Silent Sorority

Infertility Survivors Finally Heard

December 11, 2016

Triggered In A Way I Didn’t Expect

Triggered is a word I don’t take lightly.

To be triggered is when anything, as an act or event, serves as a stimulus and initiates or precipitates a reaction or series of reactions. That’s why a trigger warning now seems appropriate. The correlations I draw here might leave you triggered. You may want to skip this post entirely.

It took me nearly a decade to fully understand my trauma triggers and why they evoked such a visceral reaction. To recap for those newer to my blog posts.

Some of my triggers over the years have included:

  • Any talk, headlines, photos — any references for that matter — of ‘baby bumps’ or pregnancy announcements. Fortunately, no longer a trigger now that I’m embracing menopause.
  • The dog whistle use of ‘mom’ — as in we all know that women who are moms are infinitely more valuable than women who are not. We beg to differ.
  • IVF marketing of all kinds —  particularly the egregious selling of unproven ‘add-ons’ (further explained by Jessica Hepburn) and the boastful campaigns that include baby images implying that anyone who wants to get pregnant can. Not true.
  • The question: do you have children? — asked by someone who is too lazy or too insensitive (hard to excuse in this day and age of infertility talk) to understand that the person on the receiving end may have once boxed up baby clothes and keepsakes for donation after learning their pregnancy or dreams of parenthood didn’t fully succeed. Do everyone a favor and wait for someone to volunteer any parenting status. If they are, you’ll know soon enough.

I was reminded just how intensely my grief and pain consumed me following three devastating rounds of failed IVF. My triggered response resurfaced when a dear friend now living far away and not on social media wrote to update me on her life and ask about mine this past week. In her letter was this memory:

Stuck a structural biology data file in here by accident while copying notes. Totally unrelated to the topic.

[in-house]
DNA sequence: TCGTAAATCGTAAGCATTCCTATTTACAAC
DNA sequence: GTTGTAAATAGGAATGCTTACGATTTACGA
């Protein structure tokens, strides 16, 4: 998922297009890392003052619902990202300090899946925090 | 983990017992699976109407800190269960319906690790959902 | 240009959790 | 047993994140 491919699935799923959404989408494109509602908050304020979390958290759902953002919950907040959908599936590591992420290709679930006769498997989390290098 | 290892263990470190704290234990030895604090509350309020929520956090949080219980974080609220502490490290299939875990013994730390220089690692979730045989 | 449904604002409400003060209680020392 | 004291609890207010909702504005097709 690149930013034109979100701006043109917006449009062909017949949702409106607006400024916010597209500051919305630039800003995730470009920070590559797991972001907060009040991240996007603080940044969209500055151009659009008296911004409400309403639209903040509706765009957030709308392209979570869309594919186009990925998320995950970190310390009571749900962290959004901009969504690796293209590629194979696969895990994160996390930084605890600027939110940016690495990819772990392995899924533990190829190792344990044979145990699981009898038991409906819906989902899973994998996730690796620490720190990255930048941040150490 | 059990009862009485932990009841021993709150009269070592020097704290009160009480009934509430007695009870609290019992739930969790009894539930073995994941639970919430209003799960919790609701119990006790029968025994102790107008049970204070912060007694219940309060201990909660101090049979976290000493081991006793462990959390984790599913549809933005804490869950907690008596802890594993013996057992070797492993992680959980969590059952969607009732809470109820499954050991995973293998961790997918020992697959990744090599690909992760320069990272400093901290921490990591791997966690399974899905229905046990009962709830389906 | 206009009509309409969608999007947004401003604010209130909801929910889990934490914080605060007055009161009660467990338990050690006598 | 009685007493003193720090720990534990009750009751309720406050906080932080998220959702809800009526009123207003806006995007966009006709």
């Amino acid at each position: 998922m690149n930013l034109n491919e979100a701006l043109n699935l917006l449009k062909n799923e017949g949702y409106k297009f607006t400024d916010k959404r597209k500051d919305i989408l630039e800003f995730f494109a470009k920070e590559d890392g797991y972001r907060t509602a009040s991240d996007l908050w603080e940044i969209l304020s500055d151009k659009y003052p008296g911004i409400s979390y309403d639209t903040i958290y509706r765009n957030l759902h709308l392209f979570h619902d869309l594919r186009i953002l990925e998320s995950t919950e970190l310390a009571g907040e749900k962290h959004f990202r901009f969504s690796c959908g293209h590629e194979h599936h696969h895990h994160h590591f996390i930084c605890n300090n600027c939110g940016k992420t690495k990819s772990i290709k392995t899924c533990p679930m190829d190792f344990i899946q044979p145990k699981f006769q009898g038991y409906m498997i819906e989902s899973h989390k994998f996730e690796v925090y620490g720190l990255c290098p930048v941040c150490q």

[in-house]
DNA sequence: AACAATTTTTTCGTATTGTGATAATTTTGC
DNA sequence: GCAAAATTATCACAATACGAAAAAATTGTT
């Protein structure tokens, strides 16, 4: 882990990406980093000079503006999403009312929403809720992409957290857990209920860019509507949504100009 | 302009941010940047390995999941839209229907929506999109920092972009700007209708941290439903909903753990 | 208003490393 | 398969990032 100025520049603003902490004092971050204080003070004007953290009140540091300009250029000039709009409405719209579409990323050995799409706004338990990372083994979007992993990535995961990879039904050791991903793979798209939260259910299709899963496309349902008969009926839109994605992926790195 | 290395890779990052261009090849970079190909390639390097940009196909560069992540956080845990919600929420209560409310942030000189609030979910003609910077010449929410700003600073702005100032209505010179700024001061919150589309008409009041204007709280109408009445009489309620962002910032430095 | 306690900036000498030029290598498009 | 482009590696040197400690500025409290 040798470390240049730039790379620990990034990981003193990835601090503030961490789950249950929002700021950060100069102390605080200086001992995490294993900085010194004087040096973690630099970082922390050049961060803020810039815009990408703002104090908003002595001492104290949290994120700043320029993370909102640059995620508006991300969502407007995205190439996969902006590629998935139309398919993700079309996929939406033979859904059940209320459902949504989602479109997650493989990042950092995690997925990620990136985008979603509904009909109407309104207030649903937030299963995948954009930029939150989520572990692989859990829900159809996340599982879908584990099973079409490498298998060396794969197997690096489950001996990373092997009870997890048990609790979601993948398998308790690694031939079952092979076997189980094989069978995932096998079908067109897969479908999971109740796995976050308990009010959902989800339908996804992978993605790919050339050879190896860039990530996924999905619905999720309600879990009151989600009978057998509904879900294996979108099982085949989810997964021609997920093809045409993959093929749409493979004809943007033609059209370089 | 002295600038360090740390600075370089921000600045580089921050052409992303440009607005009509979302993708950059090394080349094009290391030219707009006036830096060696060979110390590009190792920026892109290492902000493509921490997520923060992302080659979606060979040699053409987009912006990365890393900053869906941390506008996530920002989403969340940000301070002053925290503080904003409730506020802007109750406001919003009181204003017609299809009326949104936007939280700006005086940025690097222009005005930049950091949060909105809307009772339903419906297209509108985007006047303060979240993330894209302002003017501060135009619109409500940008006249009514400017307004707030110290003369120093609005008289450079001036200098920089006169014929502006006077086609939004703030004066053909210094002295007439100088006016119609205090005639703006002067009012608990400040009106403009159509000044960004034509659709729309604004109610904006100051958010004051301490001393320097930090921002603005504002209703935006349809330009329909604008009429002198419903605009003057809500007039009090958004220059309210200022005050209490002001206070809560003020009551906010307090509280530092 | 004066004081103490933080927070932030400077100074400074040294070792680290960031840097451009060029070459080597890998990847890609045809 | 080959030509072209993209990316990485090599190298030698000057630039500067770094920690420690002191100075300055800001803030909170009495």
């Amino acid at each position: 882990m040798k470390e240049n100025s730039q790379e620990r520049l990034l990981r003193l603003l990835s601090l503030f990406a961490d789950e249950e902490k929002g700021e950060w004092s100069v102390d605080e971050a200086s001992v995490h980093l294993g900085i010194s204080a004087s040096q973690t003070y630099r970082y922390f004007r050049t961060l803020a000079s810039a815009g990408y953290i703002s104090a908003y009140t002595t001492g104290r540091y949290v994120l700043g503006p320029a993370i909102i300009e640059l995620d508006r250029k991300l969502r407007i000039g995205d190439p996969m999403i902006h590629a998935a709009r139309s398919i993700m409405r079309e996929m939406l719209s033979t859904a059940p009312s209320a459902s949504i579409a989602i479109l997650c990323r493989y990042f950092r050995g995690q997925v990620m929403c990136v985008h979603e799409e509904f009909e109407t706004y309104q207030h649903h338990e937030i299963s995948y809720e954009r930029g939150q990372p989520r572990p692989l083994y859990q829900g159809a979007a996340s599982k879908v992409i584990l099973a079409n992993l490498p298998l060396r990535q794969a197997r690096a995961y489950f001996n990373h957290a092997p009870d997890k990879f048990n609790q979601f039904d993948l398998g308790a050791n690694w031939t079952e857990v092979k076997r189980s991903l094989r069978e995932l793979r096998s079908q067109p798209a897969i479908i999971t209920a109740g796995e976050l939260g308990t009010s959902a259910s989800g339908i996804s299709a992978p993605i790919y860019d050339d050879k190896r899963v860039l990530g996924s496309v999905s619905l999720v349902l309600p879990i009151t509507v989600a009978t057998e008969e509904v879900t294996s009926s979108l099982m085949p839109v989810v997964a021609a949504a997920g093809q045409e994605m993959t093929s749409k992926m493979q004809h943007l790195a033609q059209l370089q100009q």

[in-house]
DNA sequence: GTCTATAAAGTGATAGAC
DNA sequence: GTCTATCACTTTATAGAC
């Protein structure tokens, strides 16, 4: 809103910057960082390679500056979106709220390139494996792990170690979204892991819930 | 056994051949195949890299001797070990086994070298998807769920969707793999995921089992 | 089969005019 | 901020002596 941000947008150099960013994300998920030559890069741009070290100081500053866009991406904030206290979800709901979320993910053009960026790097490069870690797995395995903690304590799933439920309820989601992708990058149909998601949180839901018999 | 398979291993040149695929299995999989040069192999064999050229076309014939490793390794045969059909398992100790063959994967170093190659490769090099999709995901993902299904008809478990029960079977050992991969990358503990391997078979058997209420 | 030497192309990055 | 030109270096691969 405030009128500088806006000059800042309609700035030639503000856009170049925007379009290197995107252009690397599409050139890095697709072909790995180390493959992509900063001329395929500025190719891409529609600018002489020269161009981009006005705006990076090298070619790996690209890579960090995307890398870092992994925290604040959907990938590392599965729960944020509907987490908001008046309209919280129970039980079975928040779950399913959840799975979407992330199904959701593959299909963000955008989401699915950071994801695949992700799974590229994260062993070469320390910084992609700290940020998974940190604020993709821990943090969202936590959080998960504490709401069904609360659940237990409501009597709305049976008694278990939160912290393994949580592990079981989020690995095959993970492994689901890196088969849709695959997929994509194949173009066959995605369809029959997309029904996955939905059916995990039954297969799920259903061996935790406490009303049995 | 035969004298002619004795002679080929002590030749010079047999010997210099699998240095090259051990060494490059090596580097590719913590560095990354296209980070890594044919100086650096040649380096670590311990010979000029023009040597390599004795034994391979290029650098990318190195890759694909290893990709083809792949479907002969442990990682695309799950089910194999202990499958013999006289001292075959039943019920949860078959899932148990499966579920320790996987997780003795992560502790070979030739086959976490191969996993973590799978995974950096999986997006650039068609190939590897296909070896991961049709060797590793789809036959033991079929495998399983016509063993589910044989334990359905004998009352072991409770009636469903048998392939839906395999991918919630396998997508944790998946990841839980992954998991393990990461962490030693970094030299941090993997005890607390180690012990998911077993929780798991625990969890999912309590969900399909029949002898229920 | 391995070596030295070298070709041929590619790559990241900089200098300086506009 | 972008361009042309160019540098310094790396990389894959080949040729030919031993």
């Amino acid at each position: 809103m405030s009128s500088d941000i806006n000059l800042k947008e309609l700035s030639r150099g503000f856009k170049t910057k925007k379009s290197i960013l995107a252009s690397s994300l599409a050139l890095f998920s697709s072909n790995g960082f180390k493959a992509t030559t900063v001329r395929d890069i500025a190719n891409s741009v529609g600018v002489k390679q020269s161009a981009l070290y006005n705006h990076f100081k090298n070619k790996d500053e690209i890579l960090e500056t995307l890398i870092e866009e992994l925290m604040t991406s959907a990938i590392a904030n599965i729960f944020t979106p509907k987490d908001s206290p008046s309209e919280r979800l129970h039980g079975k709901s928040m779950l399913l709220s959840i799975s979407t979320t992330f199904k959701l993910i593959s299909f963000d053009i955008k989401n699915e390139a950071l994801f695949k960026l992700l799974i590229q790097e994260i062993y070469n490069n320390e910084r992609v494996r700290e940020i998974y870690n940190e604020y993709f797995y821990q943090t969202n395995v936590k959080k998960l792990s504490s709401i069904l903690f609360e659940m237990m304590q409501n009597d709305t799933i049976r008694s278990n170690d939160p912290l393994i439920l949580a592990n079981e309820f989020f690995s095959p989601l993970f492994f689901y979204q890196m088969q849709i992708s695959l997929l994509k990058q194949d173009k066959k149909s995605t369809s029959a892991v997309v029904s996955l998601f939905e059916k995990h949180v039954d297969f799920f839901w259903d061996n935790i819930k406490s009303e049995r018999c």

“I still remember vividly spending time talking with you in the car after the dinner in Los Gatos. I have seldom experienced such raw and honest rage and pain.  You opened my eyes to my own insensitivity and that of others.  People make such careless comments, not realizing that the collateral damage can be stunning.”

Clearly, our post-dinner conversation some 10 years ago made a lasting impression.

See also  Insights from Catching Sight of Thelma and Louise

Further muddying the waters [bctt tweet=”While we talk ‘momhood’ and ‘dadhood’ in all aspects of sports, politics, celebrity or social circles” username=”SilentSorority”] it’s still not acceptable to openly grieve IVF losses or to leave some space for those involuntarily childless. (Tip: By the way, keep your pity in check. We do not want it. Instead, simply hear with an open mind and heart and acknowledge the complex emotions that result).

Triggered by Trump

It’s also not cool to raise the con of fertility treatment marketing. Yes, the con of fertility treatment marketing. As Ken Kesey once famously said, “The secret of being a top-notch con man is being able to know what the mark wants, and how to make him think he’s getting it.”

I’ve written at length about the slick marketing of IVF. Show me a fertility clinic website or social media feed that says, “WARNING: IVF fails more often than it succeeds” and then I’ll concede we’re in a new, honest era where reproductive medicine is concerned.

So, now perhaps you can see why this recent national election has left me triggered in a related way.

  • How about all the fake news. We can get you pregnant!
  • Bold claims about the way life should be. If you vote for me I’ll make America GREAT again.  If you were a mom, your life would so GREAT!
  • Anyone who didn’t vote for Trump is a sore loser! If you didn’t succeed with IVF, it’s all your fault. Get over it!

There is nothing ‘normal’ about this impending presidency. The specter of a con man in office is chilling, unnerving and downright dangerous. We all must remain vigilant and hold him accountable to the people he is elected to serve. As Sarah captured so perfectly, infertility actually have prepared me better than I knew for a Trump presidency. She writes: